Notes under subsections (c)(1) and (c)(2) address certain situations in income tax cases in which the tax loss may not be reasonably ascertainable. In these situations, the "presumptions" set forth are to be used unless the government or defense provides sufficient information for a more accurate assessment of the tax loss. In cases involving other types of taxes, the presumptions in the notes under subsections (c)(1) and (c)(2) do not apply.

Example 1: A defendant files a tax return reporting income of $40,000 when his income was actually $90,000. Under Note (A) to subsection (c)(1), the tax loss is treated as $14,000 ($90,000 of actual gross income minus $40,000 of reported gross income = $50,000 x 28%) unless sufficient information is available to make a more accurate assessment of the tax loss.

Example 2: A defendant files a tax return reporting income of $60,000 when his income was actually $130,000. In addition, the defendant claims $10,000 in false tax credits. Under Note (A) to subsection (c)(1), the tax loss is treated as $29,600 ($130,000 of actual gross income minus $60,000 of reported gross income = $70,000 x 28% = $19,600, plus $10,000 of false tax credits) unless sufficient information is available to make a more accurate assessment of the tax loss.

Example 3: A defendant fails to file a tax return for a year in which his salary was $24,000, and $2,600 in income tax was withheld by his employer. Under the note to subsection (c)(2), the tax loss is treated as $2,200 ($24,000 of gross income x 20% = $4,800, minus $2,600 of tax withheld) unless sufficient information is available to make a more accurate assessment of the tax loss.

In determining the tax loss attributable to the offense, the court should use as many methods set forth in subsection (c) and this commentary as are necessary given the circumstances of the particular case. If none of the methods of determining the tax loss set forth fit the circumstances of the particular case, the court should use any method of determining the tax loss that appears appropriate to reasonably calculate the loss that would have resulted had the offense been successfully completed.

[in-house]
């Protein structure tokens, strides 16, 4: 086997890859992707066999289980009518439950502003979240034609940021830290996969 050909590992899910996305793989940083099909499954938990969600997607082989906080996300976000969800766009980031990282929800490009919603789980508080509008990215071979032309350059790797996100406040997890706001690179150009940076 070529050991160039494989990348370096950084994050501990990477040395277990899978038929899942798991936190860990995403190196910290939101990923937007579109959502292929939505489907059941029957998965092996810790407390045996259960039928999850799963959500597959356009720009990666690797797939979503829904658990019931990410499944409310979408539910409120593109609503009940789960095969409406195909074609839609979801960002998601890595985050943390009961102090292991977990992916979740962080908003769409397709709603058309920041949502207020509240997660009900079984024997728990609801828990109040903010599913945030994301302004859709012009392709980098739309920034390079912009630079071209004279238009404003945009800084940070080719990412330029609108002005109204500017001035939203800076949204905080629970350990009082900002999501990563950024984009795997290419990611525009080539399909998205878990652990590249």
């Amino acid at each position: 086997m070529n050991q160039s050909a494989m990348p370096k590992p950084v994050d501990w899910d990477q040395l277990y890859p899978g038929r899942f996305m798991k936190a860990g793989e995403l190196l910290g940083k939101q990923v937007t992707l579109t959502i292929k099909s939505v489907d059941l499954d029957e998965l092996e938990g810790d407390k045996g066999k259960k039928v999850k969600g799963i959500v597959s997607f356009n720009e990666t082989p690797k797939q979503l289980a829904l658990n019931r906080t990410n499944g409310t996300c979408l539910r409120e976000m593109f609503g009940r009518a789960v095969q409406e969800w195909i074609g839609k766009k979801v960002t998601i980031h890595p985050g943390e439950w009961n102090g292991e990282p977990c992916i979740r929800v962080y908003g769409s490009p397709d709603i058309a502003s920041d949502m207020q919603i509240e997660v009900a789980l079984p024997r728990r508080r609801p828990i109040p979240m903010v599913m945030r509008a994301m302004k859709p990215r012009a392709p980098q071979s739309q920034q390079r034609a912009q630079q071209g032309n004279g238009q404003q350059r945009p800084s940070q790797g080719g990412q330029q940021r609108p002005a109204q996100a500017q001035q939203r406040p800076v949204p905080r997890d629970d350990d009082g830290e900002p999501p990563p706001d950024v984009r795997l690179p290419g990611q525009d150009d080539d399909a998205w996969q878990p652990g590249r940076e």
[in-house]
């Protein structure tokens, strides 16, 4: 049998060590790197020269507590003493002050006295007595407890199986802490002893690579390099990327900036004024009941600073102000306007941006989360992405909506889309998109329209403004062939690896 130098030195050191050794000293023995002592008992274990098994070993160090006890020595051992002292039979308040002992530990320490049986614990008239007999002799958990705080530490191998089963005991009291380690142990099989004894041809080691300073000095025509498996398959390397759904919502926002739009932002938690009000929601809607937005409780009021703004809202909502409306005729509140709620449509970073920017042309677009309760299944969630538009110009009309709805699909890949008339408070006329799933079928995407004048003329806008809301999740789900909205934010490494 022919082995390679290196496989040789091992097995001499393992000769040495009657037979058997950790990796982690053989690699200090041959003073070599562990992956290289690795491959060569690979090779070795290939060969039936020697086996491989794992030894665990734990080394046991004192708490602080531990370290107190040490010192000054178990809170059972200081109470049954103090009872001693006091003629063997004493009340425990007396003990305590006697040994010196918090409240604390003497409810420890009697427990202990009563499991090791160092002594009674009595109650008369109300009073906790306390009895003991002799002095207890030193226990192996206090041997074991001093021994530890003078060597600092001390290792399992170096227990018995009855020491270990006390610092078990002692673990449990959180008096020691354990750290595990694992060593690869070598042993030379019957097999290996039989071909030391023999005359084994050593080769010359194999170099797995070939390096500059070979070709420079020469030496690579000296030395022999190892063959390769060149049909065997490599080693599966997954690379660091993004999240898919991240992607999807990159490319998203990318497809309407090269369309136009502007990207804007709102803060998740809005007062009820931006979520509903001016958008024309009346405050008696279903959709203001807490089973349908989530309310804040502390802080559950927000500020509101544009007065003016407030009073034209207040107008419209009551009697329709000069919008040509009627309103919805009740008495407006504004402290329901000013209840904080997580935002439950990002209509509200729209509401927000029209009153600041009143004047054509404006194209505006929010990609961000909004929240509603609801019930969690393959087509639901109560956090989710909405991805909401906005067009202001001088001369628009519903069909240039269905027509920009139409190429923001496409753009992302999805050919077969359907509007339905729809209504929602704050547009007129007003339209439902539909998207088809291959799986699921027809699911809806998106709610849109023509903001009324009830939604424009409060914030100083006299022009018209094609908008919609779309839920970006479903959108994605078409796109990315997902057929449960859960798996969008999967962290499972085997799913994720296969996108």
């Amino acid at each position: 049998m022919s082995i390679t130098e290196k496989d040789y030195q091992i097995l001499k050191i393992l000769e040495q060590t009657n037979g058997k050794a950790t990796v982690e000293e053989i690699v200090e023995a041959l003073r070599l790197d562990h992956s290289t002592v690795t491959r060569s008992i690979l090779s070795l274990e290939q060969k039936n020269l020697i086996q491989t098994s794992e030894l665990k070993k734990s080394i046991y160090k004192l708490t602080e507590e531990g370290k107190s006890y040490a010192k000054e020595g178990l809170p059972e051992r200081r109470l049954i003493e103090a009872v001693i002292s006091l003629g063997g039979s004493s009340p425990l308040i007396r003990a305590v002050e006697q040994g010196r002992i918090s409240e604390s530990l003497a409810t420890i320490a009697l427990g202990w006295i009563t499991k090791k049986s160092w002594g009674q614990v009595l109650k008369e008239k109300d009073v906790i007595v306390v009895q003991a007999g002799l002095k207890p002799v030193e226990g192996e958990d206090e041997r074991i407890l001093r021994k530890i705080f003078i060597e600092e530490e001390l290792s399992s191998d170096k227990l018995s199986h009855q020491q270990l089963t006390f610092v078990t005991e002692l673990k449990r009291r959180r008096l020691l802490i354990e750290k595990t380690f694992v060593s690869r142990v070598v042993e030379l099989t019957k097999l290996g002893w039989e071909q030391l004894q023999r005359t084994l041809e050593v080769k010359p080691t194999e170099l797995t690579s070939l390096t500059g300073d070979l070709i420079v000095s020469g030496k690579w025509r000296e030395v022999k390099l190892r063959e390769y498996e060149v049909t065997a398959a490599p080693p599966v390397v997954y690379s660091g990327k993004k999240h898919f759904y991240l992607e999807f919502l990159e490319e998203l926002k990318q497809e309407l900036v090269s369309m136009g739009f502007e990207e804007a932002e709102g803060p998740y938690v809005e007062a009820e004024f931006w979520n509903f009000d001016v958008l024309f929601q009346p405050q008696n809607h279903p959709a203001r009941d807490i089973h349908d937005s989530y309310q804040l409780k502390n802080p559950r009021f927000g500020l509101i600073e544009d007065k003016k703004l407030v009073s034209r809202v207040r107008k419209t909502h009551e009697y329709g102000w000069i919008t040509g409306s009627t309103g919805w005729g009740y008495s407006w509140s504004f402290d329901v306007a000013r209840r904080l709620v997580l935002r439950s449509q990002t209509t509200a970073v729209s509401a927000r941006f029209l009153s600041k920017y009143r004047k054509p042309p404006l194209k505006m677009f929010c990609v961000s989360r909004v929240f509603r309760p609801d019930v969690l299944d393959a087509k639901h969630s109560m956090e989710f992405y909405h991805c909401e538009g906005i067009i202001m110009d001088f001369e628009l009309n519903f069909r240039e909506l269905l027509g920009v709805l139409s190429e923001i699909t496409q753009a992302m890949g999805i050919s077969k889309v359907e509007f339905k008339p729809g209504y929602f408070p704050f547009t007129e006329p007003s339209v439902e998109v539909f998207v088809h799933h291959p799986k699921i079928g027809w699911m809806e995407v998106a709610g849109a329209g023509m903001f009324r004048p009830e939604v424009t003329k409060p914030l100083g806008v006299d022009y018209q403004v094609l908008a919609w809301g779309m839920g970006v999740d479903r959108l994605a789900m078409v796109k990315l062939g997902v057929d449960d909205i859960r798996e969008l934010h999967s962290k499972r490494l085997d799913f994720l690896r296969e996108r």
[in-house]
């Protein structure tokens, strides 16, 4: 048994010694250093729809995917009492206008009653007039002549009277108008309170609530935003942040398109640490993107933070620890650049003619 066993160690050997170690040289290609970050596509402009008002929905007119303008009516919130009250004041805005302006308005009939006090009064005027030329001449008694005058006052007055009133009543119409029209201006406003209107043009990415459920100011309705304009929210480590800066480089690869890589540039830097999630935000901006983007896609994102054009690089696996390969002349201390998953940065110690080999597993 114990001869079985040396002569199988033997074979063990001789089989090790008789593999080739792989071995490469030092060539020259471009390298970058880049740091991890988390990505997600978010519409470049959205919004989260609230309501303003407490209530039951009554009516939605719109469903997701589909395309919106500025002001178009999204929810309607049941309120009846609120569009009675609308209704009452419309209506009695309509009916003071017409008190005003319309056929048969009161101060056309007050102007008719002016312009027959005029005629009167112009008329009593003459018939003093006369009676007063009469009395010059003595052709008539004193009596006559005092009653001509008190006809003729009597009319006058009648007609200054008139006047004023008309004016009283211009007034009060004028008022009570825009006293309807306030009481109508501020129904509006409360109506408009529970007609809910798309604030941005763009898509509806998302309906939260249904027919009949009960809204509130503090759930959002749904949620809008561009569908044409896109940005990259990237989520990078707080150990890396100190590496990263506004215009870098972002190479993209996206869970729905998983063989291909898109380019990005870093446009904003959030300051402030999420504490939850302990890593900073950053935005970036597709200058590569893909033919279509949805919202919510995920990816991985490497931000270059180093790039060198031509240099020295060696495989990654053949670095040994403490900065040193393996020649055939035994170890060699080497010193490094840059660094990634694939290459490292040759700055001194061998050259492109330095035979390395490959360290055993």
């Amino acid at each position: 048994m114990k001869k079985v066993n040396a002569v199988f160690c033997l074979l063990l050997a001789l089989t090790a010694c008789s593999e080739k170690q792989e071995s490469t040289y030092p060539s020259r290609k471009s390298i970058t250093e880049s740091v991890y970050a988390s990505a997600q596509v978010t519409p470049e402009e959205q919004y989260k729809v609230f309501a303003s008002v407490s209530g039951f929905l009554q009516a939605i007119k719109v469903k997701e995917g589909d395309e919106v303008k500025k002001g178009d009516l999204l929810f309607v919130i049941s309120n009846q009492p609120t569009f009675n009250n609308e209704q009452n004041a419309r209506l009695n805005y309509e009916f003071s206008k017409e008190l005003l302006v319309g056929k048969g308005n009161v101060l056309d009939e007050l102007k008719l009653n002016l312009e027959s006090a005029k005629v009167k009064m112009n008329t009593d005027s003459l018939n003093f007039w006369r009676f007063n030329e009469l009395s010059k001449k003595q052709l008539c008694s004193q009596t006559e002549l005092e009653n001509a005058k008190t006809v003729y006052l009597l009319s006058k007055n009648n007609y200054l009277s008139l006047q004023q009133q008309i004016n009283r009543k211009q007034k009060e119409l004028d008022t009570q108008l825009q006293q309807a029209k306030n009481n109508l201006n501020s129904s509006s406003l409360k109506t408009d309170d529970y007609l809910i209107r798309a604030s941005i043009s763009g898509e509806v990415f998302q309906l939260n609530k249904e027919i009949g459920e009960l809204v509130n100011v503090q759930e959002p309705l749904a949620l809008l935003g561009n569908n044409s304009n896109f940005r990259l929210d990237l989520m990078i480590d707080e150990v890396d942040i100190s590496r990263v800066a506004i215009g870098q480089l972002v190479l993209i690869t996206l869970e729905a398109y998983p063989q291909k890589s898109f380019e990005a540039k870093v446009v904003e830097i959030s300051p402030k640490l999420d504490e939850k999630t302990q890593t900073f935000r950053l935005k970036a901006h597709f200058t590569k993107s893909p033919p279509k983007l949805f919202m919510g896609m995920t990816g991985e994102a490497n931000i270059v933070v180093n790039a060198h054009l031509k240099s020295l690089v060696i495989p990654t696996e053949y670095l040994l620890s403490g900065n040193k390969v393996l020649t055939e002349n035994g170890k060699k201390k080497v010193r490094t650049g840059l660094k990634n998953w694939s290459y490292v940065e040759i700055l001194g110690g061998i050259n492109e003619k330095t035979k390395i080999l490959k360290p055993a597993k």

2. In determining the total tax loss attributable to the offense (see 1B1.3(a)(2)), all conduct violating the tax laws should be considered as part of the same course of conduct or common scheme or plan unless the evidence demonstrates that the conduct is clearly unrelated. The following examples are illustrative of conduct that is part of the same course of conduct or common scheme or plan: (a) there is a continuing pattern of violations of the tax laws by the defendant; (b) the defendant uses a consistent method to evade or camouflage income, e.g., backdating documents or using off-shore accounts; (c) the violations involve the same or a related series of transactions; (d) the violation in each instance involves a false or inflated claim of a similar deduction or credit; and (e) the violation in each instance involves a failure to report or an understatement of a specific source of income, e.g., interest from savings accounts or income from a particular business activity. These examples are not intended to be exhaustive.

3. "Criminal activity" means any conduct constituting a criminal offense under federal, state, local, or foreign law.

4. "Sophisticated means," as used in subsection (b)(2), includes conduct that is more complex or demonstrates greater intricacy or planning than a routine tax-evasion case. An enhancement would be applied, for example, where the defendant used offshore bank accounts, or transactions through corporate shells or fictitious entities.

5. A "credit claimed against tax" is an item that reduces the amount of tax directly. In contrast, a "deduction" is an item that reduces the amount of taxable income.

6. "Gross income," for the purposes of this section, has the same meaning as it has in 26 U.S.C. 61 and 26 C.F.R. 1.61.

7. If the offense involves both individual and corporate tax returns, the tax loss is the aggregate tax loss from the offenses taken together.

Background: This guideline relies most heavily on the amount of loss that was the object of the offense. Tax offenses, in and of themselves, are serious offenses; however, a greater tax loss is obviously more harmful to the treasury and more serious than a smaller one with otherwise similar characteristics. Furthermore, as the potential benefit from the offense increases, the sanction necessary to deter also increases.